One of the twelve,
I am that 144,000
O generation of Holy Ghost!
Bring forth comfort
God of air and water
Raised up children to His Majesty.


Poems by Prosper Sylvain Jr (a.k.a. Makendal)

Unity… Haitian Man and Woman

She artificially inseminated my third eye with her essence
gave herself her own name and stated her presence
rose from her own fiery incense
stepped off of planes and boats onto new shores
expanding the minds of limited corridors.

With headwraps
and fingers, naps, fingersnaps,
incense, mystical decadence and spoken words,
with oils and candles and rocks and all
sorts of minerals,
she was the catalyst for mental slavery’s funeral
with locks and caramel, café au lait,
milk chocolate complexions and deep reflections
she brought her manifestation of self into reality,
crossing her would be a calamity.

Lack of comprehension barricaded the flames of her soul
but her intense heat seemed to swallow you whole.
She was no longer maid, restavek, bonne or Caribbean Aunt Jemima
and it was apparent that nothing could stop her.

Runaway train destined for a repetition of greatness
she said to hell with the entire world’s lateness
no longer wanted to be girlfriend and/or mistress…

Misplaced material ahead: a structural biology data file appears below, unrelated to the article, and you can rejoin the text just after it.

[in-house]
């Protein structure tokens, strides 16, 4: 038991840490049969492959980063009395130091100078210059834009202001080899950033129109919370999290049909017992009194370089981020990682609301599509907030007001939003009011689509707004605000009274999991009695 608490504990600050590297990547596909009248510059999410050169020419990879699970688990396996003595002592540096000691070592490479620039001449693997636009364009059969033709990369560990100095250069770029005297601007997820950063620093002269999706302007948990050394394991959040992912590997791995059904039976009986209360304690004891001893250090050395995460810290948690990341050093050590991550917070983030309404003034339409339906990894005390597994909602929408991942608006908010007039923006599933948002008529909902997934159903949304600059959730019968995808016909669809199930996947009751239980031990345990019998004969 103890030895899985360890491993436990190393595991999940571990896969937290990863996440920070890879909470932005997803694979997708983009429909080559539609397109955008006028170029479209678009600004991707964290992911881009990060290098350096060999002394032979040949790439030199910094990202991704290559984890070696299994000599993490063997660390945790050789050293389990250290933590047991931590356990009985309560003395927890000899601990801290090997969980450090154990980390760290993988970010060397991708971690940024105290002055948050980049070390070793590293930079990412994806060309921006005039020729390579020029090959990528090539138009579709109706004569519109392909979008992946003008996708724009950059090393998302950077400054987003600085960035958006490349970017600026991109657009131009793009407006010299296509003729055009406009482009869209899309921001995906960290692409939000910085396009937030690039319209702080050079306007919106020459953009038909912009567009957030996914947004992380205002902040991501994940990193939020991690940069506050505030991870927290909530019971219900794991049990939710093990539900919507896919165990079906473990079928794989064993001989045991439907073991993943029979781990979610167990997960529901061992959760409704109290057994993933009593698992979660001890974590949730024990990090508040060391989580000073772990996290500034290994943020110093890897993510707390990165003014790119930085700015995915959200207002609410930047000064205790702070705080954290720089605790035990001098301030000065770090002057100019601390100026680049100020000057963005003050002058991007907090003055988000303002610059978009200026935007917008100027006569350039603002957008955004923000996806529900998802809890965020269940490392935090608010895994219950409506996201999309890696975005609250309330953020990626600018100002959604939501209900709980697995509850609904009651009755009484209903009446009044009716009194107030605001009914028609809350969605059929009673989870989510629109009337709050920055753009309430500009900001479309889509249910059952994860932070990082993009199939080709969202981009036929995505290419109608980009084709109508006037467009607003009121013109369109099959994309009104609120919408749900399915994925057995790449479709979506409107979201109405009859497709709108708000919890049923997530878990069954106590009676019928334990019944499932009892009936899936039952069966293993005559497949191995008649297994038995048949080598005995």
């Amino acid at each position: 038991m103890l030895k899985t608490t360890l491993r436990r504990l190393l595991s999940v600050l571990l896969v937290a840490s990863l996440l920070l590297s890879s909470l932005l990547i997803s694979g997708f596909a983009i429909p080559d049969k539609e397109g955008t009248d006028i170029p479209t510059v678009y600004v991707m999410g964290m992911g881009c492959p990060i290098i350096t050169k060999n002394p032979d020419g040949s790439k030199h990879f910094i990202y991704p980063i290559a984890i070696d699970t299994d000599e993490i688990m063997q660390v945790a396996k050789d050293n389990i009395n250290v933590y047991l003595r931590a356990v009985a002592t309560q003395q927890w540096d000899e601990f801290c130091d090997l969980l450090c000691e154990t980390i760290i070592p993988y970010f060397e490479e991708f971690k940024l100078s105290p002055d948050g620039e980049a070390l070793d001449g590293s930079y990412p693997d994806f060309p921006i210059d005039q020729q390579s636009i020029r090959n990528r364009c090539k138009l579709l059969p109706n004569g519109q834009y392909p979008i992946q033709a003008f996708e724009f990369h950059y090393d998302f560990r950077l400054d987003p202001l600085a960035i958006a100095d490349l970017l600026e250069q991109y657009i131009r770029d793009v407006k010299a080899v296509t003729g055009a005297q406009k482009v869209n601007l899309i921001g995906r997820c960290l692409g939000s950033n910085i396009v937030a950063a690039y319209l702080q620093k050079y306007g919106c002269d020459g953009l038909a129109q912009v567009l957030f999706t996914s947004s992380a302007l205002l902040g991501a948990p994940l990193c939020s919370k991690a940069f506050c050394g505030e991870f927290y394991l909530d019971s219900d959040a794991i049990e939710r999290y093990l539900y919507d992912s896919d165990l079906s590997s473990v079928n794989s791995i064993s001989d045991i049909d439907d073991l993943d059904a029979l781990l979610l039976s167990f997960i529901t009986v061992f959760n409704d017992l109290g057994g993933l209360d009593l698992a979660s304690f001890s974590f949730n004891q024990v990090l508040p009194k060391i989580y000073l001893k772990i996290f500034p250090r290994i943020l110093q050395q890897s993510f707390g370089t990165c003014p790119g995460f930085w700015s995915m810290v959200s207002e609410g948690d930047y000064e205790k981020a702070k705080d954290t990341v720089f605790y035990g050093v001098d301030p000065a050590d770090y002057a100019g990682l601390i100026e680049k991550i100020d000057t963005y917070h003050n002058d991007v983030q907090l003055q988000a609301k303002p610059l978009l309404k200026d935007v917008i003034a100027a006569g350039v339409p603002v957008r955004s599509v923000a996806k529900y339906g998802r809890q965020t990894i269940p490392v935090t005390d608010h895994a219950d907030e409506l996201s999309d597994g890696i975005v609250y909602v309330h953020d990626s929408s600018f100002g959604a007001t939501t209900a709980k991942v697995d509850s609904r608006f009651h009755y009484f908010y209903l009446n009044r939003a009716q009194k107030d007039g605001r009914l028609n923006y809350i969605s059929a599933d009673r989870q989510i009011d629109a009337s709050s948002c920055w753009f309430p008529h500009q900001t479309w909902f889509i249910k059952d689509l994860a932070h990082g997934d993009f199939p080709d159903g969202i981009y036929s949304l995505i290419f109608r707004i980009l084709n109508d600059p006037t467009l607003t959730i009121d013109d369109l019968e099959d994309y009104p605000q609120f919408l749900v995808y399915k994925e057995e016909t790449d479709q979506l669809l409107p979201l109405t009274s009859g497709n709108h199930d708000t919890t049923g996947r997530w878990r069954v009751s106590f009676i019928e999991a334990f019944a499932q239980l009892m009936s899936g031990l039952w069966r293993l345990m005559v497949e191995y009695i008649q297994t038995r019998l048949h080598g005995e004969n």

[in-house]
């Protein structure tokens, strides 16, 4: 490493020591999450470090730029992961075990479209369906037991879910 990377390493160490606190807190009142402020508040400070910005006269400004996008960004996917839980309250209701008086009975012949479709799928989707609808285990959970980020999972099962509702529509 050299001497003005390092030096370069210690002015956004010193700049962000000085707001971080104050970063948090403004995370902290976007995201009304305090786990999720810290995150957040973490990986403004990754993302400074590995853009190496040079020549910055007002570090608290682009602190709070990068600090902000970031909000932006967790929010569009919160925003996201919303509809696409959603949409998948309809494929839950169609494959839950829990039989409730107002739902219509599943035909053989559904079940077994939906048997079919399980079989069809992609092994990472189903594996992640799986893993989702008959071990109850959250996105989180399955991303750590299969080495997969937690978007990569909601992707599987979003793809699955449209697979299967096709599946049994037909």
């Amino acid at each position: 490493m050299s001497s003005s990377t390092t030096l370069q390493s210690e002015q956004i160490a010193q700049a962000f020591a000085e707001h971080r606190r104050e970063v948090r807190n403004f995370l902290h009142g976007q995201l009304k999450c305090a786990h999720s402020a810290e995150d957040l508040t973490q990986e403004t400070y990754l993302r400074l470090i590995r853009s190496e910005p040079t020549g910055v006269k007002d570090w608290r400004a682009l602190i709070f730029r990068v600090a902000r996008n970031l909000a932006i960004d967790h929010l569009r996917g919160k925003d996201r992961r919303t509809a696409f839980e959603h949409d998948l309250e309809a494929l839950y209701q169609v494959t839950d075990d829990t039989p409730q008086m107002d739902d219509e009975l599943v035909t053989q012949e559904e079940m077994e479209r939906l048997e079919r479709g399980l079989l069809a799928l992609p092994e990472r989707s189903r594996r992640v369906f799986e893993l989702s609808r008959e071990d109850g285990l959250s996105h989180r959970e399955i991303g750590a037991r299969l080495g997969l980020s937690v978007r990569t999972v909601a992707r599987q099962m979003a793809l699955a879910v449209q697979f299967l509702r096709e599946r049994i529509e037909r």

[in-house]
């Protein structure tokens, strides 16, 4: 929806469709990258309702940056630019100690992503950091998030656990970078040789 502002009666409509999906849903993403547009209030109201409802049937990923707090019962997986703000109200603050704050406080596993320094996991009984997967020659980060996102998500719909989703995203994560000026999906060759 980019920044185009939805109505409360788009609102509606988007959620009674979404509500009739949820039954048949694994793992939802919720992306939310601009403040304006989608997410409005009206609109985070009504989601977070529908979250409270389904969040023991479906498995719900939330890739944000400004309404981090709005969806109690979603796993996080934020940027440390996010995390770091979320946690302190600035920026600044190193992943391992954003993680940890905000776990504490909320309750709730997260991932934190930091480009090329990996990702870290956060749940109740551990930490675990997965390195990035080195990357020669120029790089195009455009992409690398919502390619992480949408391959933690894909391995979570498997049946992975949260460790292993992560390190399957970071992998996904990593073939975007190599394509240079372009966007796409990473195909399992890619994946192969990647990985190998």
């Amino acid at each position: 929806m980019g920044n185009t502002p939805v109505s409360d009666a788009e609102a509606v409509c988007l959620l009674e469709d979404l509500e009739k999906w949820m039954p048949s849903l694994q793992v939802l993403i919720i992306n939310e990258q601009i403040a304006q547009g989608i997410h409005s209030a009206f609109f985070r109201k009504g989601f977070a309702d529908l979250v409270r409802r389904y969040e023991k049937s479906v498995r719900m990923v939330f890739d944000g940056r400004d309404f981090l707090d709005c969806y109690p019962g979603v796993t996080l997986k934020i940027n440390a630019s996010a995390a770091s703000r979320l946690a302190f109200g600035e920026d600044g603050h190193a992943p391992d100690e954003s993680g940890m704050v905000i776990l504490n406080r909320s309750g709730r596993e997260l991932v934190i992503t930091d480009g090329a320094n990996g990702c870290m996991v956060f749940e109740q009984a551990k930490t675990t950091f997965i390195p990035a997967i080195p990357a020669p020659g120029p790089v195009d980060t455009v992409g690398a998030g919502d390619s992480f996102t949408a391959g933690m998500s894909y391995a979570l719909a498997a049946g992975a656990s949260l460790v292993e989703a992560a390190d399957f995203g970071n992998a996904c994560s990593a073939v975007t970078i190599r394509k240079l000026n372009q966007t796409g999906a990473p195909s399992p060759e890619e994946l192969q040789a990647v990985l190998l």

She was “master of her own dew” and destiny
calling her anything else was your own blasphemy.

She possessed the warmth of the sun,
the depth and vastness of the universe
her beauty left a lasting impression of a curse
to my eyes
begging you to know more than the crossroads of her thighs.

Her eyes,
deep like the rivers of my Haitian land
running shivers through the burning sands
of my desert and deserted mind.
She spoke languages once thought long gone and dead,
made love to her man while drums were playing,
only third eye consciousness knew what she was saying…
She forced Roumain, Durand, Coicou, Etienne to invoke her in lyrics
Depestre, Tiga and Leroi compared her to spirits!

She was the real sister that was born from the drum
the one sister who knew where she came from
She took emotions once buried deep in the cemetery
of Haitian man’s subconscious prison,